Tag Archives: medication

Having a Conversation

I love my rheumatologist. I trust his advice and the decisions he makes regarding my treatment and often don’t question his reasoning behind those decisions.

But before finding him, I was subjected to the ignorance and stupidity of many doctors. I went through 5 general practitioners before I took it upon myself to do Internet research and make a first appointment with my rheumy. DrugFacts-MedicationProbThe scary common theme among those doctors was that they were willing to write out prescriptions for just about any reason. There were prescription fish oil tabs, NSAIDs, aspirin/codeine concoctions, antidepressants, and a slew of other drugs that, in hindsight, make my liver do flips just thinking about them. But ya know what? I never questioned them. I blindly trusted the “MD” after their names to mean that they were automatically right and that I shouldn’t ask questions.

January 26-February 1 is National Drug Fact Week, and I’m taking a moment to remind you that you should start a conversation with your doctor about your medications. Here are a few statistics:

  • 700,000 ER visits each year are from incorrect medication usage (Source: AmericanHealthCare.com). I don’t know the specifics of this fact and whether or not this includes people who take shared prescriptions, but it’s worth mentioning that you should never take any drug that hasn’t been prescribed to you. Shared prescriptions don’t take into account your weight, age, level of health, and drug interactions. Assuming that you’re taking your own prescription, ask your doctor questions. Ask him to repeat instructions (Do I take this daily? Twice daily? On an empty stomach? Should I not take it with orange juice? What are possible side effects?). Don’t rely on the label on the bottle to tell you what to do, and don’t feel ashamed or worried that you’re wasting your doc’s time.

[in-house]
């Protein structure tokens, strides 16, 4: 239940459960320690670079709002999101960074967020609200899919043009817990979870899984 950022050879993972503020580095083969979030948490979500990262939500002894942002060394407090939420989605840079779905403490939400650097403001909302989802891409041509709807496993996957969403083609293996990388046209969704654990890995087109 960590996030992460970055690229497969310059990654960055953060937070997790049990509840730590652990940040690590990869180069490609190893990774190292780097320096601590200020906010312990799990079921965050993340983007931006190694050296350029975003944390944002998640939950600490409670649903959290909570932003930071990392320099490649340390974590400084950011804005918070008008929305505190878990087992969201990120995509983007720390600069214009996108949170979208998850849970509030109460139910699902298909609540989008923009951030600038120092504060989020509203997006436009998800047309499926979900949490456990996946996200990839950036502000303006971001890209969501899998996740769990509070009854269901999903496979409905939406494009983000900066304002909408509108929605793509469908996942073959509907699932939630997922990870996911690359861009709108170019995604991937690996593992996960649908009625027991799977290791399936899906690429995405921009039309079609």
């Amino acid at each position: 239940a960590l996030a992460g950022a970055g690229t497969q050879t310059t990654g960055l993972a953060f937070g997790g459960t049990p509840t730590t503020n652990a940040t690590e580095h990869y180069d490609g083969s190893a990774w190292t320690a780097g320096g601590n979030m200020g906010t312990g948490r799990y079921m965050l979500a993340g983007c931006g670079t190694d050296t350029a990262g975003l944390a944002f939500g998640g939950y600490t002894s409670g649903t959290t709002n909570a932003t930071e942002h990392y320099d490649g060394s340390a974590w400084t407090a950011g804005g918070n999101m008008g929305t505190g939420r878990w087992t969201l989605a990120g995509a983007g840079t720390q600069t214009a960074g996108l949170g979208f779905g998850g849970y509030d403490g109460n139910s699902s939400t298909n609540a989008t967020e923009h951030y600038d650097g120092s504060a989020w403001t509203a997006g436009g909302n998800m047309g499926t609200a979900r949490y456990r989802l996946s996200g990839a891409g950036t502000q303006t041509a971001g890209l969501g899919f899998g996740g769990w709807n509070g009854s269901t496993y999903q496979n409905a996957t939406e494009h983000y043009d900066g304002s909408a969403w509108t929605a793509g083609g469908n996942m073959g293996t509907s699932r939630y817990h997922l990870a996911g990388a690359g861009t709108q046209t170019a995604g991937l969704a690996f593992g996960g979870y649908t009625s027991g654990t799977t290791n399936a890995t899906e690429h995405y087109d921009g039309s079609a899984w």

• 2/3 of all doctors’ visits end with a prescription being written (Source: TalkAboutRx.org). Clearly, I’m not telling you to develop a distrust for your doctor or that you should refuse to take your medication. But this is why a conversation is needed. Make sure the prescription that you’re being given is truly needed and not just his way of dismissing you from his office.
  • On average, at least one drug is recalled in the US each month (Source: Reuters.com). My mother was on an RA drug DrugFacts-Recalls2called Bextra for years before it was taken off the market in 2005. She claims it was the only drug that ever worked for her and controlled her pain, so of course she didn’t care about the possible side effects it could have. However, it doesn’t hurt to occasionally do some research on your medications, just to see if they’ve been under scrutiny lately. American Recall Center has a wealth of information about drug safety and current pharmaceutical lawsuits.